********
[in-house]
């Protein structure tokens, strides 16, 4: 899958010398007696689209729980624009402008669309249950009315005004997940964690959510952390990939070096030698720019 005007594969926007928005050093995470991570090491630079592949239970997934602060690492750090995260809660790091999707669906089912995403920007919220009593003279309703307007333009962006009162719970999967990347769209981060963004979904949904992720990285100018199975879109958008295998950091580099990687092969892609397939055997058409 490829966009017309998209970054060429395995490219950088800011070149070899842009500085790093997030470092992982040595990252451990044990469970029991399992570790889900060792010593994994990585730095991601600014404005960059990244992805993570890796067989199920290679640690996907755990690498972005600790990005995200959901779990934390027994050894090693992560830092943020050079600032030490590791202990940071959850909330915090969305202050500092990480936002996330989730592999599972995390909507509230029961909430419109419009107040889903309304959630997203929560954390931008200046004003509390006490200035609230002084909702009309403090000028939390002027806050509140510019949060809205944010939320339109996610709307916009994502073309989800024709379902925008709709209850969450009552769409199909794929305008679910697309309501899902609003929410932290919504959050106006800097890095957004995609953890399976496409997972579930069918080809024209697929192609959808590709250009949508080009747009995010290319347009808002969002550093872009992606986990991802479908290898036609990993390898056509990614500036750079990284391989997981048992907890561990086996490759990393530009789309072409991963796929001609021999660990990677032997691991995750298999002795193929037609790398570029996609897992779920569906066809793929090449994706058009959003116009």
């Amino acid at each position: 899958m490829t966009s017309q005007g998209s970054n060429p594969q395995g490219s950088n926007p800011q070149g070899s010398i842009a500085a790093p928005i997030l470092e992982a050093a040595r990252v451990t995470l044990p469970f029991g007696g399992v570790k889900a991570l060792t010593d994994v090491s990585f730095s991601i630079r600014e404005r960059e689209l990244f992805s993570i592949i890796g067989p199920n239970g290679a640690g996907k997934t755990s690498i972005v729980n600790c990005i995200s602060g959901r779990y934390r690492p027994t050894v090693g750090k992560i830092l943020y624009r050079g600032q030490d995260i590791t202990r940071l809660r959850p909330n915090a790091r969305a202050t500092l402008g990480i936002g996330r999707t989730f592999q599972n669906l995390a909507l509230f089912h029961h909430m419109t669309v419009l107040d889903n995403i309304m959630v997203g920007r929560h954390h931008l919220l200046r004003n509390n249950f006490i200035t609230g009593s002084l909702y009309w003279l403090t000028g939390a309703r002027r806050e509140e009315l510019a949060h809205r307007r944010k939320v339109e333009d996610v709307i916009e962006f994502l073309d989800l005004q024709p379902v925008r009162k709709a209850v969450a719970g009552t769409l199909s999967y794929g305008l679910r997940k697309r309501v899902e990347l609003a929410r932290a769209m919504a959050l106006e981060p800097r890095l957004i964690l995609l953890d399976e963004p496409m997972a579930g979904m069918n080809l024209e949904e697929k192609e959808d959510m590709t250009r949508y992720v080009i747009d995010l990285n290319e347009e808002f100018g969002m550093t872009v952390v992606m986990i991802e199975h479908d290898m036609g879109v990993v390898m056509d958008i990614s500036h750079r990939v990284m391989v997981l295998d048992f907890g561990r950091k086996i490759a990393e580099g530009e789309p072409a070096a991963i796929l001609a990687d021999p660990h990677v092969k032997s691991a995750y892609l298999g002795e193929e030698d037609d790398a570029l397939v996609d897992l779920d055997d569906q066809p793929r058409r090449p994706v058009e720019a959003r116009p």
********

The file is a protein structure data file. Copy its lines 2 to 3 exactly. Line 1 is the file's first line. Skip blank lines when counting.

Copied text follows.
């Protein structure tokens, strides 16, 4: 899958010398007696689209729980624009402008669309249950009315005004997940964690959510952390990939070096030698720019 005007594969926007928005050093995470991570090491630079592949239970997934602060690492750090995260809660790091999707669906089912995403920007919220009593003279309703307007333009962006009162719970999967990347769209981060963004979904949904992720990285100018199975879109958008295998950091580099990687092969892609397939055997058409 490829966009017309998209970054060429395995490219950088800011070149070899842009500085790093997030470092992982040595990252451990044990469970029991399992570790889900060792010593994994990585730095991601600014404005960059990244992805993570890796067989199920290679640690996907755990690498972005600790990005995200959901779990934390027994050894090693992560830092943020050079600032030490590791202990940071959850909330915090969305202050500092990480936002996330989730592999599972995390909507509230029961909430419109419009107040889903309304959630997203929560954390931008200046004003509390006490200035609230002084909702009309403090000028939390002027806050509140510019949060809205944010939320339109996610709307916009994502073309989800024709379902925008709709209850969450009552769409199909794929305008679910697309309501899902609003929410932290919504959050106006800097890095957004995609953890399976496409997972579930069918080809024209697929192609959808590709250009949508080009747009995010290319347009808002969002550093872009992606986990991802479908290898036609990993390898056509990614500036750079990284391989997981048992907890561990086996490759990393530009789309072409991963796929001609021999660990990677032997691991995750298999002795193929037609790398570029996609897992779920569906066809793929090449994706058009959003116009």
């Amino acid at each position: 899958m490829t966009s017309q005007g998209s970054n060429p594969q395995g490219s950088n926007p800011q070149g070899s010398i842009a500085a790093p928005i997030l470092e992982a050093a040595r990252v451990t995470l044990p469970f029991g007696g399992v570790k889900a991570l060792t010593d994994v090491s990585f730095s991601i630079r600014e404005r960059e689209l990244f992805s993570i592949i890796g067989p199920n239970g290679a640690g996907k997934t755990s690498i972005v729980n600790c990005i995200s602060g959901r779990y934390r690492p027994t050894v090693g750090k992560i830092l943020y624009r050079g600032q030490d995260i590791t202990r940071l809660r959850p909330n915090a790091r969305a202050t500092l402008g990480i936002g996330r999707t989730f592999q599972n669906l995390a909507l509230f089912h029961h909430m419109t669309v419009l107040d889903n995403i309304m959630v997203g920007r929560h954390h931008l919220l200046r004003n509390n249950f006490i200035t609230g009593s002084l909702y009309w003279l403090t000028g939390a309703r002027r806050e509140e009315l510019a949060h809205r307007r944010k939320v339109e333009d996610v709307i916009e962006f994502l073309d989800l005004q024709p379902v925008r009162k709709a209850v969450a719970g009552t769409l199909s999967y794929g305008l679910r997940k697309r309501v899902e990347l609003a929410r932290a769209m919504a959050l106006e981060p800097r890095l957004i964690l995609l953890d399976e963004p496409m997972a579930g979904m069918n080809l024209e949904e697929k192609e959808d959510m590709t250009r949508y992720v080009i747009d995010l990285n290319e347009e808002f100018g969002m550093t872009v952390v992606m986990i991802e199975h479908d290898m036609g879109v990993v390898m056509d958008i990614s500036h750079r990939v990284m391989v997981l295998d048992f907890g561990r950091k086996i490759a990393e580099g530009e789309p072409a070096a991963i796929l001609a990687d021999p660990h990677v092969k032997s691991a995750y892609l298999g002795e193929e030698d037609d790398a570029l397939v996609d897992l779920d055997d569906q066809p793929r058409r090449p994706v058009e720019a959003r116009p």